The mechanism for the skin’s color changes followed the physical law: ‘Heat expands, cold contracts’. Since cold causes contraction especially of the blood vasculature when cold is applied to the body, blood from the surface is forced to the interior. The contraction of the capillaries lasts a short time, some 70 to 80 second and then these capillaries expand causing the blood to rush to the surface again. (Baumgarten, 1903, p. 124) The more contrast between the body’s warm temperature and the cold of the water application, the greater the effect.
Second Commandment: before each cold water application, wet the chest and temples with water
“It is an old custom to wet the forehead, the chest and the temples before taking a bath.” (Bauergmund, 1908, p. 70) “A beginner should just take cold water out of a basin and apply it quickly to the arms, chest and upper part of the body, and then put on the clothing at once, without drying the skin with a towel.” (Lust, 1904, p. 147) The practice of wetting the head and chest with water before administering a water treatment by Kneipp has some scientific basis for it. The dive reflex initiates cardiovascular response to immersion whether it is whole body immersion or facial immersion. The dive reflex initiates bradycardia and peripheral vasoconstriction. (Cantista, 2005, ISMH Congress) Cold water submersion causes the body to lose heat and increase metabolism. Reducing blood flow to the peripheral limbs is the body’s attempt to conserve heat. However, merely applying cold water to the face or neck is enough to initiate the dive reflex in humans and initiate bradycardia and peripheral vasoconstriction.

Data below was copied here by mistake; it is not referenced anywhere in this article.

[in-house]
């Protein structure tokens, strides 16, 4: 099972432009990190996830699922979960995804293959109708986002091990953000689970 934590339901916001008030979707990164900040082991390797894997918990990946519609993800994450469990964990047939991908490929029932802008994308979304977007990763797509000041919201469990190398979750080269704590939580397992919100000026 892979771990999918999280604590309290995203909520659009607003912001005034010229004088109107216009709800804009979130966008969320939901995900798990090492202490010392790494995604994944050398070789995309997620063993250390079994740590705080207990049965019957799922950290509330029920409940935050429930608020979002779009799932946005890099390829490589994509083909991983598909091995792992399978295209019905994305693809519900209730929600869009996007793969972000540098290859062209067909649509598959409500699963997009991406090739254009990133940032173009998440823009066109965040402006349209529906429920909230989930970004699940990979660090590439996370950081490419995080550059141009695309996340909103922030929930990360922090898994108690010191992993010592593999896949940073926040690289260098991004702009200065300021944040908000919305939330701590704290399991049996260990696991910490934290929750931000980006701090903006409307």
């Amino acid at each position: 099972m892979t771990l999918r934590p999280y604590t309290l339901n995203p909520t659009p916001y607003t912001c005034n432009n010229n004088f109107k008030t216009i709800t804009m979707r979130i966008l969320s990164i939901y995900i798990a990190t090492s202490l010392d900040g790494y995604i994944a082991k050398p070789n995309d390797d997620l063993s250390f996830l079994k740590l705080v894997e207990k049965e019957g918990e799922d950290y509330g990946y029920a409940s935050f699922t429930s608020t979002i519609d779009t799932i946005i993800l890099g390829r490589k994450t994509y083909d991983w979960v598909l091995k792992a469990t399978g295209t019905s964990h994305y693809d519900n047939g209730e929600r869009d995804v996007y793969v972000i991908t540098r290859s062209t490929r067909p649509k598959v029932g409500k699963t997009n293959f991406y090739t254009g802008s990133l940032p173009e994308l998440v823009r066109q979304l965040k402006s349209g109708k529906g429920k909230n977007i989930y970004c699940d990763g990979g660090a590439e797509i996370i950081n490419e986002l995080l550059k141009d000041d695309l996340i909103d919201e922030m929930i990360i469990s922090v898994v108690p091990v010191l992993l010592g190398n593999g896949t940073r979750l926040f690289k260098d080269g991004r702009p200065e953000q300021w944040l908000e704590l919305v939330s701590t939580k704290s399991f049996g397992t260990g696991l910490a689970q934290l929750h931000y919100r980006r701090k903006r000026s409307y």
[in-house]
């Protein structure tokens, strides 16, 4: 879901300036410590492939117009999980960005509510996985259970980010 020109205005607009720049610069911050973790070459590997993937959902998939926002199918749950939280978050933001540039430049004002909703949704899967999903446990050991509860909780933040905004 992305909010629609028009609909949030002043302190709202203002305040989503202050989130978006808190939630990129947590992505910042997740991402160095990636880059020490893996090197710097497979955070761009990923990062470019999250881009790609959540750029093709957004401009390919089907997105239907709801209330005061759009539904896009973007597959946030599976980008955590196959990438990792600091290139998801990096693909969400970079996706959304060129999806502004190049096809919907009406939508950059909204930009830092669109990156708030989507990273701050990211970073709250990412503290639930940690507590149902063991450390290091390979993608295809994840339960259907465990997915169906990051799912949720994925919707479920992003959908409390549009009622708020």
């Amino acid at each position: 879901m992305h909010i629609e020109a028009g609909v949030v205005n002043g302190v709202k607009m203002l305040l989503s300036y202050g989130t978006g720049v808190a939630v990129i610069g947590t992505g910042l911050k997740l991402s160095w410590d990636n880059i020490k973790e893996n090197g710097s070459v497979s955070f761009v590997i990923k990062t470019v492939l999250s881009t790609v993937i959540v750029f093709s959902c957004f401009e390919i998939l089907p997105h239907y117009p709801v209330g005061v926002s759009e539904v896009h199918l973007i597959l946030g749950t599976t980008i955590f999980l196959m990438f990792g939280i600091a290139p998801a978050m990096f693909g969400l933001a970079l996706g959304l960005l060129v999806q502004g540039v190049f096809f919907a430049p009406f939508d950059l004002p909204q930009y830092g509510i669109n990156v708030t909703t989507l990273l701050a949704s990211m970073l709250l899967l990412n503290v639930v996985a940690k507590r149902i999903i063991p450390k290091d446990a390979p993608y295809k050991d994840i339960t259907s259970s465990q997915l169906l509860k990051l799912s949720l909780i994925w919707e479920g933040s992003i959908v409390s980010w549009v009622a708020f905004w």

Third Commandment: no cold applications after meals
“After a meal the body must digest the food, so its activity is required for this process.” (Bauergmund, 1908, p. 70)
Fourth Commandment: No cold water treatment is used longer than necessary